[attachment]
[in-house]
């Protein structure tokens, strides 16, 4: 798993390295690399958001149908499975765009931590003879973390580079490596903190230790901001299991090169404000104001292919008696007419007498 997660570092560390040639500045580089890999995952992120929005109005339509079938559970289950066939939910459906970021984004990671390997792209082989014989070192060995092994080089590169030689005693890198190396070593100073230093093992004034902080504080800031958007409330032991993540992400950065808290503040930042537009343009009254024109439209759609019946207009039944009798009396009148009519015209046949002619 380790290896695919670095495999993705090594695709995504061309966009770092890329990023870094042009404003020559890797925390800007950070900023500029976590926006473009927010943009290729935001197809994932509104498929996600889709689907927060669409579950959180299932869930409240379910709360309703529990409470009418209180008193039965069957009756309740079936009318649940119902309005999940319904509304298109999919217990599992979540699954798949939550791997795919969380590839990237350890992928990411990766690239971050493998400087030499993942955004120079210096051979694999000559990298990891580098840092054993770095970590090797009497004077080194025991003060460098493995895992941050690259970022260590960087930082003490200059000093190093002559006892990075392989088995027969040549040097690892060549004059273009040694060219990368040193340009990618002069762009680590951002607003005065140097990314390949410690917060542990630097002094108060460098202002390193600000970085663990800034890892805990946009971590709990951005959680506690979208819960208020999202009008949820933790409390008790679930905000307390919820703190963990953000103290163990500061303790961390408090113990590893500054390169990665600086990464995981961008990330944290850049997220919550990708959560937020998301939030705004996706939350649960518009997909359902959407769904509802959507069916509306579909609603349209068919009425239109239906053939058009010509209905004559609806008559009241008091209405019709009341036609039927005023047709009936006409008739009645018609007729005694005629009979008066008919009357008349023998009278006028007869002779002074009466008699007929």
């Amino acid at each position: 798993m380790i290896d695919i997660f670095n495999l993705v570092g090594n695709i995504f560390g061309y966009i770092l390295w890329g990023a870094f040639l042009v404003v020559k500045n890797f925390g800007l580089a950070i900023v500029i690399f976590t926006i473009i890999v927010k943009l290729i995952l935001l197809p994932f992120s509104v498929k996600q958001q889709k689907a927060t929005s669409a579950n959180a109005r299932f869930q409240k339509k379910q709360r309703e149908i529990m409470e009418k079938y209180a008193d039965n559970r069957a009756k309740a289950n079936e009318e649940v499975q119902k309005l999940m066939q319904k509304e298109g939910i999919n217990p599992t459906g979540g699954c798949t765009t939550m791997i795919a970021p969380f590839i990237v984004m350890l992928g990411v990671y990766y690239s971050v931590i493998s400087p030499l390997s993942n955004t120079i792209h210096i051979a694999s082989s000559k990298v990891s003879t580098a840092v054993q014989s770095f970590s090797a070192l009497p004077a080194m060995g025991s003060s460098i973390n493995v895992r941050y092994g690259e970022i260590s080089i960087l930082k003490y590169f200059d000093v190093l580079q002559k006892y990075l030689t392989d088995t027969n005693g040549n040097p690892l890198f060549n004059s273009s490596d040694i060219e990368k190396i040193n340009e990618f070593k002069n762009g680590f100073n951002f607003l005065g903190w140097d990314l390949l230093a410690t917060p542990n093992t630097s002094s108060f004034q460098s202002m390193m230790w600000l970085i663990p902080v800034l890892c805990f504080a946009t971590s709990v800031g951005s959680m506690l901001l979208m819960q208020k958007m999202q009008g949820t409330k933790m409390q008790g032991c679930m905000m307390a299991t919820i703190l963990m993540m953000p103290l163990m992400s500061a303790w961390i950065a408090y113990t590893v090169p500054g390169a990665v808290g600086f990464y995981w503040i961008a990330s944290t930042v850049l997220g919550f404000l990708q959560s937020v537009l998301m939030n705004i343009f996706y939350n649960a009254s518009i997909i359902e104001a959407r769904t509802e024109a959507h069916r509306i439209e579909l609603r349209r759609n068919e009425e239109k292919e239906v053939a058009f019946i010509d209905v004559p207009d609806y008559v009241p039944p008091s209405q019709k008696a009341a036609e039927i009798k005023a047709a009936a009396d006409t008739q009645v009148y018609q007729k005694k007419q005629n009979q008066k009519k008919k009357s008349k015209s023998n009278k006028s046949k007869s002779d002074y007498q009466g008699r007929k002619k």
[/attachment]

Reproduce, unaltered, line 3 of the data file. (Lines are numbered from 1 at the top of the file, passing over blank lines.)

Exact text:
């Amino acid at each position: 798993m380790i290896d695919i997660f670095n495999l993705v570092g090594n695709i995504f560390g061309y966009i770092l390295w890329g990023a870094f040639l042009v404003v020559k500045n890797f925390g800007l580089a950070i900023v500029i690399f976590t926006i473009i890999v927010k943009l290729i995952l935001l197809p994932f992120s509104v498929k996600q958001q889709k689907a927060t929005s669409a579950n959180a109005r299932f869930q409240k339509k379910q709360r309703e149908i529990m409470e009418k079938y209180a008193d039965n559970r069957a009756k309740a289950n079936e009318e649940v499975q119902k309005l999940m066939q319904k509304e298109g939910i999919n217990p599992t459906g979540g699954c798949t765009t939550m791997i795919a970021p969380f590839i990237v984004m350890l992928g990411v990671y990766y690239s971050v931590i493998s400087p030499l390997s993942n955004t120079i792209h210096i051979a694999s082989s000559k990298v990891s003879t580098a840092v054993q014989s770095f970590s090797a070192l009497p004077a080194m060995g025991s003060s460098i973390n493995v895992r941050y092994g690259e970022i260590s080089i960087l930082k003490y590169f200059d000093v190093l580079q002559k006892y990075l030689t392989d088995t027969n005693g040549n040097p690892l890198f060549n004059s273009s490596d040694i060219e990368k190396i040193n340009e990618f070593k002069n762009g680590f100073n951002f607003l005065g903190w140097d990314l390949l230093a410690t917060p542990n093992t630097s002094s108060f004034q460098s202002m390193m230790w600000l970085i663990p902080v800034l890892c805990f504080a946009t971590s709990v800031g951005s959680m506690l901001l979208m819960q208020k958007m999202q009008g949820t409330k933790m409390q008790g032991c679930m905000m307390a299991t919820i703190l963990m993540m953000p103290l163990m992400s500061a303790w961390i950065a408090y113990t590893v090169p500054g390169a990665v808290g600086f990464y995981w503040i961008a990330s944290t930042v850049l997220g919550f404000l990708q959560s937020v537009l998301m939030n705004i343009f996706y939350n649960a009254s518009i997909i359902e104001a959407r769904t509802e024109a959507h069916r509306i439209e579909l609603r349209r759609n068919e009425e239109k292919e239906v053939a058009f019946i010509d209905v004559p207009d609806y008559v009241p039944p008091s209405q019709k008696a009341a036609e039927i009798k005023a047709a009936a009396d006409t008739q009645v009148y018609q007729k005694k007419q005629n009979q008066k009519k008919k009357s008349k015209s023998n009278k006028s046949k007869s002779d002074y007498q009466g008699r007929k002619k």